Epic and the changing state of the mod scene

Epic and the changing state of the mod scene

By Colin Campbell

March 3rd 2010 at 3:30PM

Mark Rein discusses the people who Make Something Unreal

Epic's Mark Rein makes no bones about the company's attempts to insinuate itself into the hearts and minds of young game developers. Like an old-fashioned tobacco company, Epic wants to get them hooked young, and keep them for years and years to come.

But unlike the evil cigarette companies, Epic's attampts to woo young talent - through its million-dollar Make Something Unreal contest and through the release of the Unreal Development Kit - is a proven path to something good, commercial and career success.

He says, "We get them hooked on our technology and hopefully, when they build games or get a job in the game industry they are going to use Unreal Engine 3."

The Make Something Unreal Contest wound up recently at DICE, with winners receiving fat checks (up to $50,000) and licenses to Unreal Engine 3. The winning entry was The Haunted by Michael Hegemann and The Haunted Team.

Epic has organised three such events during its long association with modders, with this last co-sponsored with Intel. Modders enter the contest by creating new games experiences from Unreal Engine 3 technology.

Rein says, "one of the things I've noticed is that we've done each contest with newer versions of our technology. Each time I expected the numbers to go down because the bar is higher. You're dealing with higher levels of technology and higher level tools. The visual acuity of these types of games is much higher. But the numbers get higher and the guys just get better and better. These guys meet the challenge."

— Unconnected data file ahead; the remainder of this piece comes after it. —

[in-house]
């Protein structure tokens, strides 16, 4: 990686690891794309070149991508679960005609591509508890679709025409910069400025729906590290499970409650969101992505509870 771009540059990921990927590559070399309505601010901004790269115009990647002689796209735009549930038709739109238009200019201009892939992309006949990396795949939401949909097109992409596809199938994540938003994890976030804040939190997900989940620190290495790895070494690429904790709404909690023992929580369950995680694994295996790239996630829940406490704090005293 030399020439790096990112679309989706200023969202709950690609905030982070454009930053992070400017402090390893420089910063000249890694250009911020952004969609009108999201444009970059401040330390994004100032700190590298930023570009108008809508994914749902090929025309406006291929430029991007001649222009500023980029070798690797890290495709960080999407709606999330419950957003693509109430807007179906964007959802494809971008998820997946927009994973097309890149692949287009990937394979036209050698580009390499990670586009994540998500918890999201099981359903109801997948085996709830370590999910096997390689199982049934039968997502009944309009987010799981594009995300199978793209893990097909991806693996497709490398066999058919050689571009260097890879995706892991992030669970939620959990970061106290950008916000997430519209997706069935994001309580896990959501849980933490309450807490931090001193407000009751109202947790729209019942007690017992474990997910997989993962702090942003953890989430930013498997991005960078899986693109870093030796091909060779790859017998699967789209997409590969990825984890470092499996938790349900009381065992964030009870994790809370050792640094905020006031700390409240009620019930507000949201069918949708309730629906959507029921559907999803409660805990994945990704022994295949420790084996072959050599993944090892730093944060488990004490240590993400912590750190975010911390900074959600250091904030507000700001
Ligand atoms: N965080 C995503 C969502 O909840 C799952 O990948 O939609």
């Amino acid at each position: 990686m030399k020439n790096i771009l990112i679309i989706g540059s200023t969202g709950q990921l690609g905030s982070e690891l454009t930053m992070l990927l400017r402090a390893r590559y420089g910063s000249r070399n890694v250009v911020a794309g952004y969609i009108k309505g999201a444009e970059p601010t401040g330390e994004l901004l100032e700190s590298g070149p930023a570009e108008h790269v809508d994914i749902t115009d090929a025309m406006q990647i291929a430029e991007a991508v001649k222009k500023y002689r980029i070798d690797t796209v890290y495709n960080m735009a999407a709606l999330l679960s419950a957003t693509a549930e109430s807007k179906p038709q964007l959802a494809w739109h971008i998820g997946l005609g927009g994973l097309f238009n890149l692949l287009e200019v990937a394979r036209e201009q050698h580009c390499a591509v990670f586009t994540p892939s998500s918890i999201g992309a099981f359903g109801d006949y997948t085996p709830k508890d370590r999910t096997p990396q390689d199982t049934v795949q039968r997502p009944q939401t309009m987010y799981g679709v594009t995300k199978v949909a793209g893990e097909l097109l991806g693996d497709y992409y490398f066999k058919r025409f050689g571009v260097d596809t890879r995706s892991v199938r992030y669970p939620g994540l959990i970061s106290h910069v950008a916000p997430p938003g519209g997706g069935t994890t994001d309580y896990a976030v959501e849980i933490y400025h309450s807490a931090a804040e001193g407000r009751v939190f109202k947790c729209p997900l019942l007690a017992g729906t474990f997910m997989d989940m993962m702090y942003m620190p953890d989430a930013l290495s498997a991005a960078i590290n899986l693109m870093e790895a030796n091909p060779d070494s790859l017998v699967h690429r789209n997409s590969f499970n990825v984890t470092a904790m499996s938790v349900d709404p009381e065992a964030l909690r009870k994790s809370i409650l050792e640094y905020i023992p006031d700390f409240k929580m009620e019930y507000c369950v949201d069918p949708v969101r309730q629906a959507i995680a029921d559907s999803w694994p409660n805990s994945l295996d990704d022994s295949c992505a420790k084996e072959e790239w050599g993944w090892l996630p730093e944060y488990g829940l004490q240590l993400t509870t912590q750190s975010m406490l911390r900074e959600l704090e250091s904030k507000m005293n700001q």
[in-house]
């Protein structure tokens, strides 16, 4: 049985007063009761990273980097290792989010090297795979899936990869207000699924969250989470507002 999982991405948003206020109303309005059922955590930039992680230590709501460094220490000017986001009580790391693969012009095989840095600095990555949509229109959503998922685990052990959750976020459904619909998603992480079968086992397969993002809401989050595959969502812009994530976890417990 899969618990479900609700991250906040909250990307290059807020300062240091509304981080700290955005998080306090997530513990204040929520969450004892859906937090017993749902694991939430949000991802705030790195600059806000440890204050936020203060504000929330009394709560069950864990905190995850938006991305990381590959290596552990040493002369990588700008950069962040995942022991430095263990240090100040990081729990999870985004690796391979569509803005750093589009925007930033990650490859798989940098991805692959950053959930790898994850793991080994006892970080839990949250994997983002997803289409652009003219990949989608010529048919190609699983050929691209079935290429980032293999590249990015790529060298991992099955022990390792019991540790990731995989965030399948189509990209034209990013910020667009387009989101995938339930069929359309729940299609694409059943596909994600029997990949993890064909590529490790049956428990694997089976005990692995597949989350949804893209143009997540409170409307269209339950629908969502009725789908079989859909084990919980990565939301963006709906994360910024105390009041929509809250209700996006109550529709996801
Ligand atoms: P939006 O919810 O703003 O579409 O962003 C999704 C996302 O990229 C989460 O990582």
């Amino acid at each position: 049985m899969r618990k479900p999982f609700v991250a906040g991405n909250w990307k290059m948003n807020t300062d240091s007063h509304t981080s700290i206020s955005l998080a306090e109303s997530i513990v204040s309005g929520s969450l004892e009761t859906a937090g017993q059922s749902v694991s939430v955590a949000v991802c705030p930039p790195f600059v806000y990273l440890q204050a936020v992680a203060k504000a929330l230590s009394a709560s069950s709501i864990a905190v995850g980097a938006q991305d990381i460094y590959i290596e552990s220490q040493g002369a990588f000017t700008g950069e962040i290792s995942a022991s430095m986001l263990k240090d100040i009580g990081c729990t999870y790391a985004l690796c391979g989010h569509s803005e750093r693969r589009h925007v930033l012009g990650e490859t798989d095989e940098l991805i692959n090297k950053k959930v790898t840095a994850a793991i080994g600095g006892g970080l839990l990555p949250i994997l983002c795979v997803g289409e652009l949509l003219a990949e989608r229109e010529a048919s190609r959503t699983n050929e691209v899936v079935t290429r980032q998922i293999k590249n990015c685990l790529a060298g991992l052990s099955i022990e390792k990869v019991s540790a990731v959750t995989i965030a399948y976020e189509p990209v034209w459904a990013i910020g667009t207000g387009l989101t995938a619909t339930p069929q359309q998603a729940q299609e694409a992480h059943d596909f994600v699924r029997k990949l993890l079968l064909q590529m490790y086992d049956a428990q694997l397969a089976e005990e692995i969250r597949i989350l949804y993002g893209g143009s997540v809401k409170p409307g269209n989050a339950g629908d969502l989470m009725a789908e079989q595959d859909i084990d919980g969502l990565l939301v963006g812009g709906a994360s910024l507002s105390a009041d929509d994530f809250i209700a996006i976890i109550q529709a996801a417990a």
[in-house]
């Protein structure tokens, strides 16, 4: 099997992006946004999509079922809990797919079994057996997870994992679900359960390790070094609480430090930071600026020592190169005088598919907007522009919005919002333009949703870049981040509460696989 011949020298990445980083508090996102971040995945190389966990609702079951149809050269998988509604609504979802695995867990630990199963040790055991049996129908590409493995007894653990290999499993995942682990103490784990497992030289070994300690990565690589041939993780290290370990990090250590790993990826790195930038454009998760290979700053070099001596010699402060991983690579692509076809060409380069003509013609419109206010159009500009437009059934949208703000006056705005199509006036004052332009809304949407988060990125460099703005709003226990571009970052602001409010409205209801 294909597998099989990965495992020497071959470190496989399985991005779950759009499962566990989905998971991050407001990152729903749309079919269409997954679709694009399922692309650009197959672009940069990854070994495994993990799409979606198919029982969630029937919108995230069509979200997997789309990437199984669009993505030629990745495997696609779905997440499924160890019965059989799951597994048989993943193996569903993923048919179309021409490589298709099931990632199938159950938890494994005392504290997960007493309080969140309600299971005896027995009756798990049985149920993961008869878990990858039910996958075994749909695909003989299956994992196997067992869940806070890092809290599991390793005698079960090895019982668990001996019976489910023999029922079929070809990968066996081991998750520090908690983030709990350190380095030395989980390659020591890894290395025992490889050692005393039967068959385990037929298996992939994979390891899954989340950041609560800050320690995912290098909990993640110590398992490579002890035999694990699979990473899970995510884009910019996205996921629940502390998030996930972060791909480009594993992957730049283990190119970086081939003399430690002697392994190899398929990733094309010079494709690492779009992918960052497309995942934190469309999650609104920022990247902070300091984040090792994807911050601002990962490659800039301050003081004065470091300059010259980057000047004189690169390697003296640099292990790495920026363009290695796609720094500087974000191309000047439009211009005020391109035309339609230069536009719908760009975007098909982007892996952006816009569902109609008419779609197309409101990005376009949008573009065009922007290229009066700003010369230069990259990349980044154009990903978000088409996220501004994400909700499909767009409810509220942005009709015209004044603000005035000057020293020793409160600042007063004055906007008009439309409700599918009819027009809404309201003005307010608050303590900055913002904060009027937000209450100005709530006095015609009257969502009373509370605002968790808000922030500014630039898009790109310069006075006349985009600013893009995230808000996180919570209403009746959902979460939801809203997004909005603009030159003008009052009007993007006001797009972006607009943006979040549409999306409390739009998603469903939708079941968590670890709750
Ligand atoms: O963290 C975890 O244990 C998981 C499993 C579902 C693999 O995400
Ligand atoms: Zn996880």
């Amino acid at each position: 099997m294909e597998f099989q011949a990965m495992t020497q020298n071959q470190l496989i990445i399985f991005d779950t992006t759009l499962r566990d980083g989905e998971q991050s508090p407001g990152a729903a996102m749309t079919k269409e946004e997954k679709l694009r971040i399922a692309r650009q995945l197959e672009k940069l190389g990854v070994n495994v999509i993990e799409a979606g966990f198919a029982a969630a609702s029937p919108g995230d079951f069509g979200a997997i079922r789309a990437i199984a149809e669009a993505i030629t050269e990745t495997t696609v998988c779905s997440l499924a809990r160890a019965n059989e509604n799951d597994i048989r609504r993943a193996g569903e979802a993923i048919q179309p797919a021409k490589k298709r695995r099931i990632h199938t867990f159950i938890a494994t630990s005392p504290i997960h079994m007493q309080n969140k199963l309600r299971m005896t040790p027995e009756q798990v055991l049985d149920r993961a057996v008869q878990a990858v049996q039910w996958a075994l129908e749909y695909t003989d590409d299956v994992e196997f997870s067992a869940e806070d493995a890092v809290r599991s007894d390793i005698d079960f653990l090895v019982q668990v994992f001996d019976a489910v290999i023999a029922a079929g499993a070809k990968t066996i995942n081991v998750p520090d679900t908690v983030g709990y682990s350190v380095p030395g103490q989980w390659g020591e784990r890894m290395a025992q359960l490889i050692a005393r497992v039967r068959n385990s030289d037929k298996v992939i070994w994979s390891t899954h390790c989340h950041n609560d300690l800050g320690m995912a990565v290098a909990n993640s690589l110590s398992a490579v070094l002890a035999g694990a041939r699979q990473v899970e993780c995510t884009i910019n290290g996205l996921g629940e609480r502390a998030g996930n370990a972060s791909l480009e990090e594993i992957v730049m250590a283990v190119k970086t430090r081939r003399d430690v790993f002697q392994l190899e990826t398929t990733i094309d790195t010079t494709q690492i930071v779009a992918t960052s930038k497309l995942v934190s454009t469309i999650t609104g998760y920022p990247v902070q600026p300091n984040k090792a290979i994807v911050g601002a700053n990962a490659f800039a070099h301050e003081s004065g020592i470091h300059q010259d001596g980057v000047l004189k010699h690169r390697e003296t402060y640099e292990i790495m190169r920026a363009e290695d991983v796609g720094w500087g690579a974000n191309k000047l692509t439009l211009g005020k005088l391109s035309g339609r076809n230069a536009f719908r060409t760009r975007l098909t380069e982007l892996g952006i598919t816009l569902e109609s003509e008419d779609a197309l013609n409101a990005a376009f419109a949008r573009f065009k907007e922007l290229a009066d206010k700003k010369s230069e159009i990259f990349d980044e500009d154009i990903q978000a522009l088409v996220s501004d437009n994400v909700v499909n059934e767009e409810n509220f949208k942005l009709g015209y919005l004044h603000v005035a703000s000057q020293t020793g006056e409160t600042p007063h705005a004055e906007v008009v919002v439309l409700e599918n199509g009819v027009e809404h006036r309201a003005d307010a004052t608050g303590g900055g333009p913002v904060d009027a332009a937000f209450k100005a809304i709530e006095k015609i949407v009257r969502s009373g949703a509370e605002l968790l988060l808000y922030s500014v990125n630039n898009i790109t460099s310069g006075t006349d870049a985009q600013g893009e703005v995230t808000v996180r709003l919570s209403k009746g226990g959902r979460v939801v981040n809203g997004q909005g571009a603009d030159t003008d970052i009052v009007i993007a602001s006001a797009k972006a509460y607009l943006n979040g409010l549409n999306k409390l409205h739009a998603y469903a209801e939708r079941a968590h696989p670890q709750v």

For Epic, modding isn't just about community outreach, it's an integral part of its culture and its corporate body "At one point in time half our company was made up of people from the mod community. Some of our most senior people came from the world of mods, making modes for Quake way back in the day."

Modding is a highly competitive way for young developers to prove themselves and make their way into game development as a profession.

Rein says it's getting more and more challenging to stand out from the crowd. "In the past modding was fairly simple. It would either be a programming mod that changed the way the game worked or they'd make weapons or they'd make levels or they'd make art. But I think now we are seeing modders make complete games, right down to the user interface.

"What stands out is people taking our game and making it completely different, just like a licensee. There's a great mod called Unwheel 2 that's a racing game with stunts and it's totally different than what you'd expect from Unreal Tournament."

With the release of the Unreal Development Kit, mods and homebrew games are also being seen as a straight route to commercial success.

"Instead of just making mods for our game and trying to make money by winning a contest, developers can go make complete games that stand on their own, and they can sell those games themselves without much interaction from us above and beyond signing the license agreement, which is $99.

“A lot of the guys in the mod community are talking about taking their mods and converting them to UDK and releasing them as commercial efforts."

And the UDK isn't just a tool for garage developers, says Rein. "We've seen major game companies, who build samples and prototypes on UDK and then, after they get the green light, they are licensing the engne to make full console games."